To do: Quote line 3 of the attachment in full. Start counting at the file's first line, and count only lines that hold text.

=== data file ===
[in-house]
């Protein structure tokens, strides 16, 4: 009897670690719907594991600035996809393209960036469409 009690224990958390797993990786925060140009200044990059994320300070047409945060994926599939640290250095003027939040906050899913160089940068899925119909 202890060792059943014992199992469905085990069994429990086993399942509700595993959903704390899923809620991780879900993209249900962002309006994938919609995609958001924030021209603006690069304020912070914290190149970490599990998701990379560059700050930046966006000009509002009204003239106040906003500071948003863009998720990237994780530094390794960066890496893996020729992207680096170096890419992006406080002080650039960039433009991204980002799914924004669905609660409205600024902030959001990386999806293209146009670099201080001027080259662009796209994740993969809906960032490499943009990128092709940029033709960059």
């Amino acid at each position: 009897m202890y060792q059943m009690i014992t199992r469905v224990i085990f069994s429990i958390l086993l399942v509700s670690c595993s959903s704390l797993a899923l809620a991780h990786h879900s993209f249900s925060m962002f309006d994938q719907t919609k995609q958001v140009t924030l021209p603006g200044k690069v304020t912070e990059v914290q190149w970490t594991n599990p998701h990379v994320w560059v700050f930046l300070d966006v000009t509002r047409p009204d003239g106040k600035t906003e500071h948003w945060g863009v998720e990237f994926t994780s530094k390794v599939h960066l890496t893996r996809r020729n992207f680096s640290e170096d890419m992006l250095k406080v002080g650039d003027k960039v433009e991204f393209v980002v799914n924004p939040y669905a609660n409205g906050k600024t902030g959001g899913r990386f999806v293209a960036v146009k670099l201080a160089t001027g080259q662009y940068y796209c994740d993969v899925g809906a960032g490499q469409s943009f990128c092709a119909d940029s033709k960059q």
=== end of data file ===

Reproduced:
């Amino acid at each position: 009897m202890y060792q059943m009690i014992t199992r469905v224990i085990f069994s429990i958390l086993l399942v509700s670690c595993s959903s704390l797993a899923l809620a991780h990786h879900s993209f249900s925060m962002f309006d994938q719907t919609k995609q958001v140009t924030l021209p603006g200044k690069v304020t912070e990059v914290q190149w970490t594991n599990p998701h990379v994320w560059v700050f930046l300070d966006v000009t509002r047409p009204d003239g106040k600035t906003e500071h948003w945060g863009v998720e990237f994926t994780s530094k390794v599939h960066l890496t893996r996809r020729n992207f680096s640290e170096d890419m992006l250095k406080v002080g650039d003027k960039v433009e991204f393209v980002v799914n924004p939040y669905a609660n409205g906050k600024t902030g959001g899913r990386f999806v293209a960036v146009k670099l201080a160089t001027g080259q662009y940068y796209c994740d993969v899925g809906a960032g490499q469409s943009f990128c092709a119909d940029s033709k960059q």